It’s hard to overstate the importance the 3 Valleys and the Val d-Isere-Tignes. Together, these two ski areas are home to some of the most famous ski resorts in the world. The 3 Valleys has Courchevel, Meribel and Val Thorens (as well as La Tania, St Martin, Les Menuires, Brides-les-Bains and Orelle). Val d’Isere-Tignes has both Val d’Isere and Tignes. They also contain some of the most highly-rated terrain – both on- and off-piste. They are, arguably, the biggest names in European skiing.
Of course, there are plenty of other big ski areas out there. Some (such as St Anton and the Arlberg and Zermatt with Cervinia) have international followings just as loyal. But in our view nowhere else can quite match the quality of the lift systems in these two French areas.
We’re not talking here about the number of high-speed detachable chair-lifts or smart gondolas, although that’s obviously important. What really matters is their layout – the way that both have lassoed great stretches of magnificent mountain terrain, made them safe and accessible, and presented them as a seamless skiing experience.
They’re extraordinary achievements of planning and engineering – and we often wonder why the streets of Courchevel and Val d’Isere are not peppered with statues of the visionaries who created them. A lot of people have got very rich on the back of them.
But which is better?
Here, we’ve compared the two across several key categories in a bid to find out. And if you disagree with the conclusions, remember there’s a comments box at the bottom of this feature. Get stuck in!
But First: How Big Are They Really?
That’s a moot point at the moment. Officially the 3 Valleys offers 600km of piste, and encompasses a mighty 40,000 hectares of terrain. Val d’Isere-Tignes has 300km, and covers 10,000 hectares. But in recent years Christoph Schrahe, a German cartographer and ski industry consultant has recalculated the real extent of the pistes – as he has done for almost every ski area in the Alps.
According to him, the 3V has 495km and the Val d’Isere-Tignes area 236km. Does that matter? In this case, no: because their relative sizes remain the same. The 3V is still, roughly, twice the size of Val d’Isere-Tignes. And both offer skiers more than enough snow for a week-long holiday. Unless they have legs like Ted Ligety.
Right, onto my categories.
The Skiing: Beginners
Val d’Isere runs a free lift for beginners on the nursery slopes by the town centre. Meanwhile, neighbouring Tignes has decent nursery slopes in its two main villages, Val Claret and Le Lac. Both resorts are brimming with brilliant instructors and have between them around 30 ski schools.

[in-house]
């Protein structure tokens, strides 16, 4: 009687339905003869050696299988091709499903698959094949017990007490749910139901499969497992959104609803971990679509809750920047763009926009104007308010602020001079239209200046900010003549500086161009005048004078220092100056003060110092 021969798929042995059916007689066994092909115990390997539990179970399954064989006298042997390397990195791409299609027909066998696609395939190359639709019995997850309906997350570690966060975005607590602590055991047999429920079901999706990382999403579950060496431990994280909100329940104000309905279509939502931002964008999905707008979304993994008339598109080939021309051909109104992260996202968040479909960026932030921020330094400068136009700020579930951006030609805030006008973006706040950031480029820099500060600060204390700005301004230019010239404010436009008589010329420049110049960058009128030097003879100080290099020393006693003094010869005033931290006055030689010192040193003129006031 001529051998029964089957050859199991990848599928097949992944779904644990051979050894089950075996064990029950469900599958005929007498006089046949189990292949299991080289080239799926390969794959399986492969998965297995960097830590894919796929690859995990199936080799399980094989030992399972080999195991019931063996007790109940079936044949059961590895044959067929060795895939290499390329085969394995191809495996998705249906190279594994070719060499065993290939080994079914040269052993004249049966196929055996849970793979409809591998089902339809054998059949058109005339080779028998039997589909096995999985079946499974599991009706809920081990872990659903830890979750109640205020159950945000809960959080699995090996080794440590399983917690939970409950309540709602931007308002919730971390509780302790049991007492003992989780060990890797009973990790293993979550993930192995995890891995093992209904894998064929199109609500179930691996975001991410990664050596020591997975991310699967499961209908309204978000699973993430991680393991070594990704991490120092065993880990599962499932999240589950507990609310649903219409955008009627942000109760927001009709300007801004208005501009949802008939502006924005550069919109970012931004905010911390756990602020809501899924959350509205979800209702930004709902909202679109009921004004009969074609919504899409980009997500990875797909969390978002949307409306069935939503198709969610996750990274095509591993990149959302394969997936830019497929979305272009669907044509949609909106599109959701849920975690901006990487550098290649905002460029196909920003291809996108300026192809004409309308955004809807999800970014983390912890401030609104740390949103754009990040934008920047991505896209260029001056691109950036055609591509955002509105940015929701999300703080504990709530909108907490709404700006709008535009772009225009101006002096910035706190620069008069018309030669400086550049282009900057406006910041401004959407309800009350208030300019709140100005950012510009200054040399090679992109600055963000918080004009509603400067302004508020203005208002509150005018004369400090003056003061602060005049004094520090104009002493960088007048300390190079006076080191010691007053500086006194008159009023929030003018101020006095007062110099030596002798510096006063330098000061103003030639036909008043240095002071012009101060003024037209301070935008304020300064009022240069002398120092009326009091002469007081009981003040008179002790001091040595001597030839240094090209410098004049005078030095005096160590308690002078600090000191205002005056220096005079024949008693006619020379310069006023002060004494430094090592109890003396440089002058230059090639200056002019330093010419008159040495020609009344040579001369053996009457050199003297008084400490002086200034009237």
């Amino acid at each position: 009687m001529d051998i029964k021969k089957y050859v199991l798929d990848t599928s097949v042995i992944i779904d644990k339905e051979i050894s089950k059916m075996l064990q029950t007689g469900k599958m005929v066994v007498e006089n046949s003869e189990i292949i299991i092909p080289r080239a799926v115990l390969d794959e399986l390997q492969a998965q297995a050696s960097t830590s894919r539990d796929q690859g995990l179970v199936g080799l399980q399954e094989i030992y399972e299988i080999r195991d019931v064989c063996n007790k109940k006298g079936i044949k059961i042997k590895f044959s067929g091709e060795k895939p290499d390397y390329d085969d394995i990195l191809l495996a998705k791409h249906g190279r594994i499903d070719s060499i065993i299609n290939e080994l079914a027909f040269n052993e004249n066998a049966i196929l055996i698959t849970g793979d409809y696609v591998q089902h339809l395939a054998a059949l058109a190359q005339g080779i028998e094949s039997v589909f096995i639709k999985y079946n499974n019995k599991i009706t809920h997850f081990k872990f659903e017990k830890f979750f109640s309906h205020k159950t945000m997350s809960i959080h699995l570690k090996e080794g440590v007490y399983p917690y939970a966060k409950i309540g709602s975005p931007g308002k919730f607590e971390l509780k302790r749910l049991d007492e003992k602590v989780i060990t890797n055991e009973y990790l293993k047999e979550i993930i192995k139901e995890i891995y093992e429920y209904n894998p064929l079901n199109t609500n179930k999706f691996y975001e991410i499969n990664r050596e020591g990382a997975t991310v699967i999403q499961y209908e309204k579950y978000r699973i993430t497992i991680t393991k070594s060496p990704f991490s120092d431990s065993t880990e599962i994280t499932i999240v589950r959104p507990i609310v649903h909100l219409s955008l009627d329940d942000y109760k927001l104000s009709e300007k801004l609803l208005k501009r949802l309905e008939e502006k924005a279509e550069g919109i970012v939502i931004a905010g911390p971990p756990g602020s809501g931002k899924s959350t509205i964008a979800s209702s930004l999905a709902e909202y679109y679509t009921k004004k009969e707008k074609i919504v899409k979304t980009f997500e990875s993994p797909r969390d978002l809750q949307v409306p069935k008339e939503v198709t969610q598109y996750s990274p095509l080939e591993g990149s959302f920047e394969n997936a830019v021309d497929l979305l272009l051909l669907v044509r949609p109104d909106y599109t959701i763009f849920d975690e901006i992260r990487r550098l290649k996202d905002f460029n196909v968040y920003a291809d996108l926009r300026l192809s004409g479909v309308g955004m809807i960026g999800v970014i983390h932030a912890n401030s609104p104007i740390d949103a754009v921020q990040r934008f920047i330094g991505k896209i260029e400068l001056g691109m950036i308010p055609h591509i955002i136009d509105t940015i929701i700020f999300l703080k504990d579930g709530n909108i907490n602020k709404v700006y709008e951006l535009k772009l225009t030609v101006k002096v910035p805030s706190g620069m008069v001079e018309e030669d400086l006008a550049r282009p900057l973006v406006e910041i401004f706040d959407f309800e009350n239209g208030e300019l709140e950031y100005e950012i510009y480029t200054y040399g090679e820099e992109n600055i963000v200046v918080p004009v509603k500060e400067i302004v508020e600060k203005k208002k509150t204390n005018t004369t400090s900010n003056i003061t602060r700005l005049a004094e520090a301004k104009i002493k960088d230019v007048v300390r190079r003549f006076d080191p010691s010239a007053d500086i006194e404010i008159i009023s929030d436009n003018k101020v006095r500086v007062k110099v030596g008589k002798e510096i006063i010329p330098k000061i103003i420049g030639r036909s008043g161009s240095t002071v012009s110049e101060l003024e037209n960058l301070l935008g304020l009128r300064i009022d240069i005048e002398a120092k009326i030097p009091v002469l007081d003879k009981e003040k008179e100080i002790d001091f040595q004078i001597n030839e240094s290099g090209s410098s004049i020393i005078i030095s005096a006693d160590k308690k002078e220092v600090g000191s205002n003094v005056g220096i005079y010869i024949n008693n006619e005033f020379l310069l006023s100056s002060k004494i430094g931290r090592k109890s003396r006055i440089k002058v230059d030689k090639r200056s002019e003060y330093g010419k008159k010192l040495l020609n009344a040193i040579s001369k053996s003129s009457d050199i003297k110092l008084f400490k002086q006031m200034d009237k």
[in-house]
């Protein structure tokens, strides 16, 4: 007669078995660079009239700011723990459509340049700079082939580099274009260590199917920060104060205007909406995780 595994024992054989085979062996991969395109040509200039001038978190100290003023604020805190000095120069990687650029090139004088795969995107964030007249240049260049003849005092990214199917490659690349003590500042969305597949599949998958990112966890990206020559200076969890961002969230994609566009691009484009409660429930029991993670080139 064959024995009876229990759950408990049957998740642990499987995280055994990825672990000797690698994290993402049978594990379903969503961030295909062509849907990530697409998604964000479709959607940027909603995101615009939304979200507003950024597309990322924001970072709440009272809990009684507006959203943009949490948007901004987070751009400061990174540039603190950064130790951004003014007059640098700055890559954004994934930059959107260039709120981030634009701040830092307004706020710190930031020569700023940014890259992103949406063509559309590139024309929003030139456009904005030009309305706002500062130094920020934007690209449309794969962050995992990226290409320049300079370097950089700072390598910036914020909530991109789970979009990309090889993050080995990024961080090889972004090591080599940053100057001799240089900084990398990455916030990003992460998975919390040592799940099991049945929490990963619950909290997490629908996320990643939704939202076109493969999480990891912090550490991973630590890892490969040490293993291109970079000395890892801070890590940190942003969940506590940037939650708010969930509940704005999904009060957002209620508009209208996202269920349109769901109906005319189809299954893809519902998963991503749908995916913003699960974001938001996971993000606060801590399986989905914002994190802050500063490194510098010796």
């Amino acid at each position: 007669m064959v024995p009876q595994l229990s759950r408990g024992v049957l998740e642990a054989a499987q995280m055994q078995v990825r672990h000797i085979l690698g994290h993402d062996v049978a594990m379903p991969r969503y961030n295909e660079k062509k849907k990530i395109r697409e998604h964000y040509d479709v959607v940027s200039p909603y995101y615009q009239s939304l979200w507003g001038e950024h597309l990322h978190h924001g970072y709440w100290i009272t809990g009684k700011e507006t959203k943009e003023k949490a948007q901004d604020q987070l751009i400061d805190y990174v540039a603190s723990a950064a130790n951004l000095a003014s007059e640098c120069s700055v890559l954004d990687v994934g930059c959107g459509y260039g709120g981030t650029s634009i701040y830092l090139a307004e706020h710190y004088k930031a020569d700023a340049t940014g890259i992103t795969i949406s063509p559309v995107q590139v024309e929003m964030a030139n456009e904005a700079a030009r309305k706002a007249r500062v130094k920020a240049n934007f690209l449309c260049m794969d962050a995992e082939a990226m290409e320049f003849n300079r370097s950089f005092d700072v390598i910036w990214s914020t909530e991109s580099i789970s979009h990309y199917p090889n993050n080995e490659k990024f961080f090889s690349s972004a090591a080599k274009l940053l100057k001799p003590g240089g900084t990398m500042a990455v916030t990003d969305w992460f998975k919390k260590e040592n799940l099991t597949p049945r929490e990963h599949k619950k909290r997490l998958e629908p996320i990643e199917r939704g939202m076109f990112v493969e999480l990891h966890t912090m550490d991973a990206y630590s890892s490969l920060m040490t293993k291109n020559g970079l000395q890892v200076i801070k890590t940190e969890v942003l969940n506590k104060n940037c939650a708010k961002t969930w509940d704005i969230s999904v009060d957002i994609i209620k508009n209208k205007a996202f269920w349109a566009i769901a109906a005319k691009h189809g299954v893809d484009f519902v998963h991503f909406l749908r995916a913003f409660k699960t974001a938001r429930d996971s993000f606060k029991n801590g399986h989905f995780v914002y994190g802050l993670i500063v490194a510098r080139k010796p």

Neither, however, is a patch on Courchevel. Two of its villages – 1850 and 1650 – are equipped not just with great ski schools and easy-peasy beginner slopes, but also with oodles of confidence-boosting terrain to which you can progress: so beginners don’t feel like they’re trapped in a knock-kneed ghetto of no-hoperdom for the whole week.
Within three or four days they can take their snowploughs for a test drive on new terrain, and see a bit more of the mountain, scooting back down into the village at the end of a lesson under their own steam.
Val Thorens has very similar virtues. You certainly couldn’t say that about Val d’Isere, where the home runs are notoriously steep, and even Tignes’ lovely intermediate pistes are a bit steep for most first-week skiers.
Winner of the Gold Pizza Shape for best nursery slopes: The 3 Valleys.
The Skiing: Intermediates
This one’s tough. We love Val d’Isere-Tignes’s intermediate-friendly pistes. Take the descent from the top of the Grande Motte glacier, all the way down to Tignes Val Claret: 1350m of uninterrupted snow-sure skiing in some of the most magnificent mountain scenery in the Alps. Or how about the fast and furious Creux run under the Tommeuse chair? Tignes is particularly well-endowed, but there are some lovely blues and reds above Val d’Isere, too.
In fact, in terms of individual piste quality, we’d say Val d’Isere-Tignes might just shade it.
But when it comes to the overall intermediate experience, you can’t beat the 3 Valleys. There are just so many pistes to chose from – and if you find them getting overcrowded during peak weeks, there’s always some overlooked corner of the piste map to retreat to, whether it’s Courchevel 1650, or the pistes above La Tania, or the Pointe de la Masse beyond Les Menuires.